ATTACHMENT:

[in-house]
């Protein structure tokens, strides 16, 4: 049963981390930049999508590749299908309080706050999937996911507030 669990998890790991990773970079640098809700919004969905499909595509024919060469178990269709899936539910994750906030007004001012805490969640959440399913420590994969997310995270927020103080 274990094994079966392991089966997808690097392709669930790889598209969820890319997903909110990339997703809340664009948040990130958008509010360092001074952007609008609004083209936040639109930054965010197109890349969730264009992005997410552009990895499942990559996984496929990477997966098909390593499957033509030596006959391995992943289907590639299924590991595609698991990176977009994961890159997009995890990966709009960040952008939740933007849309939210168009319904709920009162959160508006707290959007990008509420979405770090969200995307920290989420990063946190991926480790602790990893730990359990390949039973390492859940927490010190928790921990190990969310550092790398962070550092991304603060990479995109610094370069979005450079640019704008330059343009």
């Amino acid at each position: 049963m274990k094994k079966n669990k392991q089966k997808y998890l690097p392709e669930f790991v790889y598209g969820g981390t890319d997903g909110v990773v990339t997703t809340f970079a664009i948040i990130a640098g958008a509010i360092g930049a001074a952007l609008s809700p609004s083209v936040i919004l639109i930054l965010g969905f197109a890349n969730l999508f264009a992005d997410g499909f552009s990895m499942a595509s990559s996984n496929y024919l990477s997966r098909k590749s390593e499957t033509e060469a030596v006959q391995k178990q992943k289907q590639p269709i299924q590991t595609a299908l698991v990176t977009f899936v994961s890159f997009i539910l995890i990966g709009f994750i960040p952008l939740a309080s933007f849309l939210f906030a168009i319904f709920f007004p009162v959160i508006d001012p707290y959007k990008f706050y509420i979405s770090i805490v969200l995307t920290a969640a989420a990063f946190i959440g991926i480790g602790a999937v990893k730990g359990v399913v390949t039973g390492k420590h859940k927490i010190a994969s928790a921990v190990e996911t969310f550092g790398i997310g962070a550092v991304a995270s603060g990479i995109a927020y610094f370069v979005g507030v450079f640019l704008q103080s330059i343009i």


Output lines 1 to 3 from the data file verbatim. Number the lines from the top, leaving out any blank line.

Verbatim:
[in-house]
């Protein structure tokens, strides 16, 4: 049963981390930049999508590749299908309080706050999937996911507030 669990998890790991990773970079640098809700919004969905499909595509024919060469178990269709899936539910994750906030007004001012805490969640959440399913420590994969997310995270927020103080 274990094994079966392991089966997808690097392709669930790889598209969820890319997903909110990339997703809340664009948040990130958008509010360092001074952007609008609004083209936040639109930054965010197109890349969730264009992005997410552009990895499942990559996984496929990477997966098909390593499957033509030596006959391995992943289907590639299924590991595609698991990176977009994961890159997009995890990966709009960040952008939740933007849309939210168009319904709920009162959160508006707290959007990008509420979405770090969200995307920290989420990063946190991926480790602790990893730990359990390949039973390492859940927490010190928790921990190990969310550092790398962070550092991304603060990479995109610094370069979005450079640019704008330059343009």
């Amino acid at each position: 049963m274990k094994k079966n669990k392991q089966k997808y998890l690097p392709e669930f790991v790889y598209g969820g981390t890319d997903g909110v990773v990339t997703t809340f970079a664009i948040i990130a640098g958008a509010i360092g930049a001074a952007l609008s809700p609004s083209v936040i919004l639109i930054l965010g969905f197109a890349n969730l999508f264009a992005d997410g499909f552009s990895m499942a595509s990559s996984n496929y024919l990477s997966r098909k590749s390593e499957t033509e060469a030596v006959q391995k178990q992943k289907q590639p269709i299924q590991t595609a299908l698991v990176t977009f899936v994961s890159f997009i539910l995890i990966g709009f994750i960040p952008l939740a309080s933007f849309l939210f906030a168009i319904f709920f007004p009162v959160i508006d001012p707290y959007k990008f706050y509420i979405s770090i805490v969200l995307t920290a969640a989420a990063f946190i959440g991926i480790g602790a999937v990893k730990g359990v399913v390949t039973g390492k420590h859940k927490i010190a994969s928790a921990v190990e996911t969310f550092g790398i997310g962070a550092v991304a995270s603060g990479i995109a927020y610094f370069v979005g507030v450079f640019l704008q103080s330059i343009i």